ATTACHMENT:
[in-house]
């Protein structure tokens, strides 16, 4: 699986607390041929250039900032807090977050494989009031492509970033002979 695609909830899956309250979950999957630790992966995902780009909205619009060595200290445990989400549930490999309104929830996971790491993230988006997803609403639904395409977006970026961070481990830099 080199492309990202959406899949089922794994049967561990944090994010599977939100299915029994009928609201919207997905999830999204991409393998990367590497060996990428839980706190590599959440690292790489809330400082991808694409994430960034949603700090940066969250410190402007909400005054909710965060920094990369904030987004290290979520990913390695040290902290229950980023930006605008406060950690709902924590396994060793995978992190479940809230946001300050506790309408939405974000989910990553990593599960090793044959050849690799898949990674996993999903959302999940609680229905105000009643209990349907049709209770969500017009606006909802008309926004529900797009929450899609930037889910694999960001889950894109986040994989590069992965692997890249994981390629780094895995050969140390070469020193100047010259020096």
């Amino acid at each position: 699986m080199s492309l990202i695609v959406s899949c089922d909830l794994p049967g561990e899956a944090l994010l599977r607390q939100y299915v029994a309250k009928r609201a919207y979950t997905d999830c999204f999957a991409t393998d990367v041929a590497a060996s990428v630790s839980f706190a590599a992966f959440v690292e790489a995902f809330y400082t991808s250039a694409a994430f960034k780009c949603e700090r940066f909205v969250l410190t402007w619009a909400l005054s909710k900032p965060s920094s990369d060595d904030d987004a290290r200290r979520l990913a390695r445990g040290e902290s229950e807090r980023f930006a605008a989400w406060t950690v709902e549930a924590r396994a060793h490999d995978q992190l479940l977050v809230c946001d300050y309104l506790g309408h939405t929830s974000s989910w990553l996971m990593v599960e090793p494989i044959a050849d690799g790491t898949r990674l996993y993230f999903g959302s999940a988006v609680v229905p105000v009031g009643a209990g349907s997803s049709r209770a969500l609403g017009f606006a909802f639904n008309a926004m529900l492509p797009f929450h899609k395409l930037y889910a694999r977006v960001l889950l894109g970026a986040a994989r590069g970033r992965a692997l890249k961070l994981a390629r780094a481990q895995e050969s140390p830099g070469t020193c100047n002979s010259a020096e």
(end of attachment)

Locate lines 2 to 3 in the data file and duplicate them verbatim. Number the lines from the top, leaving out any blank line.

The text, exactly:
């Protein structure tokens, strides 16, 4: 699986607390041929250039900032807090977050494989009031492509970033002979 695609909830899956309250979950999957630790992966995902780009909205619009060595200290445990989400549930490999309104929830996971790491993230988006997803609403639904395409977006970026961070481990830099 080199492309990202959406899949089922794994049967561990944090994010599977939100299915029994009928609201919207997905999830999204991409393998990367590497060996990428839980706190590599959440690292790489809330400082991808694409994430960034949603700090940066969250410190402007909400005054909710965060920094990369904030987004290290979520990913390695040290902290229950980023930006605008406060950690709902924590396994060793995978992190479940809230946001300050506790309408939405974000989910990553990593599960090793044959050849690799898949990674996993999903959302999940609680229905105000009643209990349907049709209770969500017009606006909802008309926004529900797009929450899609930037889910694999960001889950894109986040994989590069992965692997890249994981390629780094895995050969140390070469020193100047010259020096």
């Amino acid at each position: 699986m080199s492309l990202i695609v959406s899949c089922d909830l794994p049967g561990e899956a944090l994010l599977r607390q939100y299915v029994a309250k009928r609201a919207y979950t997905d999830c999204f999957a991409t393998d990367v041929a590497a060996s990428v630790s839980f706190a590599a992966f959440v690292e790489a995902f809330y400082t991808s250039a694409a994430f960034k780009c949603e700090r940066f909205v969250l410190t402007w619009a909400l005054s909710k900032p965060s920094s990369d060595d904030d987004a290290r200290r979520l990913a390695r445990g040290e902290s229950e807090r980023f930006a605008a989400w406060t950690v709902e549930a924590r396994a060793h490999d995978q992190l479940l977050v809230c946001d300050y309104l506790g309408h939405t929830s974000s989910w990553l996971m990593v599960e090793p494989i044959a050849d690799g790491t898949r990674l996993y993230f999903g959302s999940a988006v609680v229905p105000v009031g009643a209990g349907s997803s049709r209770a969500l609403g017009f606006a909802f639904n008309a926004m529900l492509p797009f929450h899609k395409l930037y889910a694999r977006v960001l889950l894109g970026a986040a994989r590069g970033r992965a692997l890249k961070l994981a390629r780094a481990q895995e050969s140390p830099g070469t020193c100047n002979s010259a020096e």